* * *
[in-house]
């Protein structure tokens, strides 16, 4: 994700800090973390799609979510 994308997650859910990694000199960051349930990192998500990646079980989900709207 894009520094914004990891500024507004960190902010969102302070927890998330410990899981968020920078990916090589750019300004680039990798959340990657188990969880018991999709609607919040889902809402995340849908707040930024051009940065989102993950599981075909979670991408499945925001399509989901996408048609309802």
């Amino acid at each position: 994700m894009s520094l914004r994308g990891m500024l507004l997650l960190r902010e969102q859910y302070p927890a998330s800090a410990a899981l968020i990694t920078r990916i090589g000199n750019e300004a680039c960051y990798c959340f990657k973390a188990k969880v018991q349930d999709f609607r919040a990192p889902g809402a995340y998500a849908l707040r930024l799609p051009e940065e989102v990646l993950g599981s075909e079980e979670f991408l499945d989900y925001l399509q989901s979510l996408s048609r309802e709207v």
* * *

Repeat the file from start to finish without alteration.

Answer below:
[in-house]
């Protein structure tokens, strides 16, 4: 994700800090973390799609979510 994308997650859910990694000199960051349930990192998500990646079980989900709207 894009520094914004990891500024507004960190902010969102302070927890998330410990899981968020920078990916090589750019300004680039990798959340990657188990969880018991999709609607919040889902809402995340849908707040930024051009940065989102993950599981075909979670991408499945925001399509989901996408048609309802």
């Amino acid at each position: 994700m894009s520094l914004r994308g990891m500024l507004l997650l960190r902010e969102q859910y302070p927890a998330s800090a410990a899981l968020i990694t920078r990916i090589g000199n750019e300004a680039c960051y990798c959340f990657k973390a188990k969880v018991q349930d999709f609607r919040a990192p889902g809402a995340y998500a849908l707040r930024l799609p051009e940065e989102v990646l993950g599981s075909e079980e979670f991408l499945d989900y925001l399509q989901s979510l996408s048609r309802e709207v």